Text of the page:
4. Workplace Habits
There’s an urban legend about a family who always cut the end off their Christmas turkey before roasting. When someone finally enquires why, it turns out that grandma did it because she didn’t have a big enough pan. Subsequent generations kept doing it for no reason. The construction industry is a little like this in that behaviours long outlive their purpose. Machines are left idling for hours, a carryover from the days when a diesel engine could not be restarted for half an hour. It’s unnecessary now and leads to over-servicing because maintenance schedules are based on engine hours. Similarly, people often keep using current equipment because it “does the job” even though another piece of machinery would do it more efficiently. With visibility into idle time or when a grader is generating high RPMs because it’s being used as a mini bulldozer, these issues can be addressed.
Example Qtanium Connect can be used to access the AEMP data from OEM GPS trackers and our Qubes, ensuring that all the information is one place.
5. Vehicle Use
Most of your employees or contactors are dependable and trustworthy. Sadly, it only takes a few cowboys for costs to take their toll. With the ability to determine that a vehicle’s fuel use matches the amount that was charged you can minimise loss. And it’s not just dishonesty. Your clients are increasingly reluctant to pay for idle engine hours, so you need to accurately track usage. It’s also important for ensuring machines are not violating noise restriction laws or lying idle when work should be underway. Usage patterns will help determine which hours needs to be billed at contract or hourly rates to simplify invoicing.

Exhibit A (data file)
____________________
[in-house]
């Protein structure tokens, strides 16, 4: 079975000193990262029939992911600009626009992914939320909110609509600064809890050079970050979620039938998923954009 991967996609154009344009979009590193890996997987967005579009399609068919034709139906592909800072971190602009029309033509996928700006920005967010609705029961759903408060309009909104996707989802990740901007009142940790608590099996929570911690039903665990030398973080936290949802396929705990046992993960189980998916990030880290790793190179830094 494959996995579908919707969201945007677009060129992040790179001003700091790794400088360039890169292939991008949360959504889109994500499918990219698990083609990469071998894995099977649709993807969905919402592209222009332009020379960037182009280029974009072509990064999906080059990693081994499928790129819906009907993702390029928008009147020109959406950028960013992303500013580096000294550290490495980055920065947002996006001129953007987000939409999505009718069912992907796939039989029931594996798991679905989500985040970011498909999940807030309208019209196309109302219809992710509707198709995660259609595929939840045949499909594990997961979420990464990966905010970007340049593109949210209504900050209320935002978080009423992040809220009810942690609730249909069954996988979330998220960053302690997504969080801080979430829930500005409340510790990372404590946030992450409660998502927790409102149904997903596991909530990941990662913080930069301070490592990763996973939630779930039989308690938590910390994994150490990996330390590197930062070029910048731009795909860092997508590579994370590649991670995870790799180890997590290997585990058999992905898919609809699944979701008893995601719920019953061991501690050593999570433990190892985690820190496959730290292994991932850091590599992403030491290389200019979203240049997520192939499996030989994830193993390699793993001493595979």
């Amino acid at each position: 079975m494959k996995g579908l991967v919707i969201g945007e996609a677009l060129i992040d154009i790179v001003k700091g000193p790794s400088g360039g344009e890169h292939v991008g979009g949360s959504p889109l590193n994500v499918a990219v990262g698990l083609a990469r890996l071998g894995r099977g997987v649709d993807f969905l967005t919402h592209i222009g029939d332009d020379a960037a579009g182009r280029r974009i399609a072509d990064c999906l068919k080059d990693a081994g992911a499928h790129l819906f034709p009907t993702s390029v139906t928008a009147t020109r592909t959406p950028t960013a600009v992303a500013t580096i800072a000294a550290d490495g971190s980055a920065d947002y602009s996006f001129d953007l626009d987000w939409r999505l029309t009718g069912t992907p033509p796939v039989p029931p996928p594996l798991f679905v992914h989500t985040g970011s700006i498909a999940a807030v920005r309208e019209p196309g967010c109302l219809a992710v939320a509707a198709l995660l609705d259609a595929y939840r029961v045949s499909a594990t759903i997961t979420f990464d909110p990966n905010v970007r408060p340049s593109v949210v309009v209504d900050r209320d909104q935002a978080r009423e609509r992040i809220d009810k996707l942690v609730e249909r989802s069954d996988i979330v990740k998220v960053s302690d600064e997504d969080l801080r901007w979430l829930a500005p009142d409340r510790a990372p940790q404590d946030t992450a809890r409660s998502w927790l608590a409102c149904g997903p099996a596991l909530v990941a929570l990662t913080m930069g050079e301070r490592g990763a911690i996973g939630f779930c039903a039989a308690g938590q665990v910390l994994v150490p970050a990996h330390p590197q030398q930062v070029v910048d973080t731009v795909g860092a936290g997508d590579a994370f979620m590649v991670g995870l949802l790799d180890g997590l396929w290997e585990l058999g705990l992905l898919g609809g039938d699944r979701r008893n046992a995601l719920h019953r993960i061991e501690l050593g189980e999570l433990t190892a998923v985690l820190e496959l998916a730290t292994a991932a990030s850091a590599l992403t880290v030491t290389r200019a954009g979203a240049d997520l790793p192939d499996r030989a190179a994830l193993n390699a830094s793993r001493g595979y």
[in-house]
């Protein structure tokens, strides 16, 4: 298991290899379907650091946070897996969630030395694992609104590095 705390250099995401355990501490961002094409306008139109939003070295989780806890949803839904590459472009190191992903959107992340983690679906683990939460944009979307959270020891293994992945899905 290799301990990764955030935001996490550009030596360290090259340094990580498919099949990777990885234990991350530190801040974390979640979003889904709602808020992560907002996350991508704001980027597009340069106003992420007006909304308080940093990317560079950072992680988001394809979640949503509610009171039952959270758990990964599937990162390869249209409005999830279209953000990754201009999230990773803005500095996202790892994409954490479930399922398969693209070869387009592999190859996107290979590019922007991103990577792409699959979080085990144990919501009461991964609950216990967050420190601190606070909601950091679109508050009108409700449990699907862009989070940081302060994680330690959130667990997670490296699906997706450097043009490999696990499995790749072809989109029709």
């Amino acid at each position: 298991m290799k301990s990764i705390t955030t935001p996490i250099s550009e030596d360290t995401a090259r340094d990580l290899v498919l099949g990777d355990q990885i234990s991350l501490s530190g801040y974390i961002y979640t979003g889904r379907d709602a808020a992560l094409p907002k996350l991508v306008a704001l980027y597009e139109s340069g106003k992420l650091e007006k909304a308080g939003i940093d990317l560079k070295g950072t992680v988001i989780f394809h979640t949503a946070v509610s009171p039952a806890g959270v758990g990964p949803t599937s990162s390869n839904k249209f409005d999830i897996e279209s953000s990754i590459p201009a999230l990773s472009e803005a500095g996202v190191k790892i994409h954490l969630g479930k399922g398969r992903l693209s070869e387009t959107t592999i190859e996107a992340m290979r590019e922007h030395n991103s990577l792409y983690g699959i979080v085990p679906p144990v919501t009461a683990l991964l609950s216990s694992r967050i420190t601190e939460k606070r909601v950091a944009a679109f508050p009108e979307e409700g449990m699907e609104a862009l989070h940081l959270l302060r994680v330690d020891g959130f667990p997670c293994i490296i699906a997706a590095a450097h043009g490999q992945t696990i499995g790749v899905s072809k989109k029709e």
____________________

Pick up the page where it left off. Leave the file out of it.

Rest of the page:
Example: Viewpoint and other construction project management software solutions help to manage workflows and automate accounting. You can feed fleet tracker information directly into it.
6. Road Safety
In an analysis of construction industry fatalities between 2002 and 2013, Safe Work Australia determined that vehicle collision was the second most common cause, accounting for 16 per cent of deaths. Those fatalities are on the decline but more work needs to be done. Monitoring excessive speed and harsh braking highlights areas for driver training. Research from the University of Sydney cited fatigue as the main risk factor in construction incidents, so telematics has a vital role to play in ensuring your drivers take adequate breaks. Looking further down the road, integrating biometric devices with GPS fleet management software will detect that a driver is too tired to be behind the wheel and provide an alert.
Example: Seeing Machine’s Guardian combines a sensor and forward-facing camera, using face and eye tracking algorithms to spot signs of fatigue, alerting the driver and your telematics.
Your construction business has unprecedented access to valuable data that will improve decision making. Analysing and acting on it will deliver benefits to your bottom line while improving safety across your sites.